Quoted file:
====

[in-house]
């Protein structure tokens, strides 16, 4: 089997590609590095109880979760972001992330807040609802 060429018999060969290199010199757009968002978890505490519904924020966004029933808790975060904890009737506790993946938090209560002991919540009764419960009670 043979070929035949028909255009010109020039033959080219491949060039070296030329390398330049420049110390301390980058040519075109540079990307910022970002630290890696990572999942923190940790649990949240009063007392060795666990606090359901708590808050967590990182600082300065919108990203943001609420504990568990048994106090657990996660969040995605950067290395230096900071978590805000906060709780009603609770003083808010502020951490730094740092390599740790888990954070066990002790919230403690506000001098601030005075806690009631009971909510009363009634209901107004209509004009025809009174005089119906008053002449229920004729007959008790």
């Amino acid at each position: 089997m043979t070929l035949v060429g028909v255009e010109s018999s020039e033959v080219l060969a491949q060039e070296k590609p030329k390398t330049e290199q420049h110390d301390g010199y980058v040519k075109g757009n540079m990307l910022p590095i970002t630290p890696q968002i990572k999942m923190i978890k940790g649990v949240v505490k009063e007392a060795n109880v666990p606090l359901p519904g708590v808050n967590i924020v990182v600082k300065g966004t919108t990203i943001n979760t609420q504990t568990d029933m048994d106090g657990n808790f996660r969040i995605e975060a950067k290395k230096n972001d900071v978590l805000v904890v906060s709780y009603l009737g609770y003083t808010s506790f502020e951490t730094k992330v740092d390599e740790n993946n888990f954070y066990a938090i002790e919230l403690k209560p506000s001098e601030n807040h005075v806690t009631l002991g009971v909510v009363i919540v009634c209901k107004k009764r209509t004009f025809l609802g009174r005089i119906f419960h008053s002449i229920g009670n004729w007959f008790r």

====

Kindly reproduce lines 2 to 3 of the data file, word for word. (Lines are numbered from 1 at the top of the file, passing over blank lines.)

């Protein structure tokens, strides 16, 4: 089997590609590095109880979760972001992330807040609802 060429018999060969290199010199757009968002978890505490519904924020966004029933808790975060904890009737506790993946938090209560002991919540009764419960009670 043979070929035949028909255009010109020039033959080219491949060039070296030329390398330049420049110390301390980058040519075109540079990307910022970002630290890696990572999942923190940790649990949240009063007392060795666990606090359901708590808050967590990182600082300065919108990203943001609420504990568990048994106090657990996660969040995605950067290395230096900071978590805000906060709780009603609770003083808010502020951490730094740092390599740790888990954070066990002790919230403690506000001098601030005075806690009631009971909510009363009634209901107004209509004009025809009174005089119906008053002449229920004729007959008790």
């Amino acid at each position: 089997m043979t070929l035949v060429g028909v255009e010109s018999s020039e033959v080219l060969a491949q060039e070296k590609p030329k390398t330049e290199q420049h110390d301390g010199y980058v040519k075109g757009n540079m990307l910022p590095i970002t630290p890696q968002i990572k999942m923190i978890k940790g649990v949240v505490k009063e007392a060795n109880v666990p606090l359901p519904g708590v808050n967590i924020v990182v600082k300065g966004t919108t990203i943001n979760t609420q504990t568990d029933m048994d106090g657990n808790f996660r969040i995605e975060a950067k290395k230096n972001d900071v978590l805000v904890v906060s709780y009603l009737g609770y003083t808010s506790f502020e951490t730094k992330v740092d390599e740790n993946n888990f954070y066990a938090i002790e919230l403690k209560p506000s001098e601030n807040h005075v806690t009631l002991g009971v909510v009363i919540v009634c209901k107004k009764r209509t004009f025809l609802g009174r005089i119906f419960h008053s002449i229920g009670n004729w007959f008790r």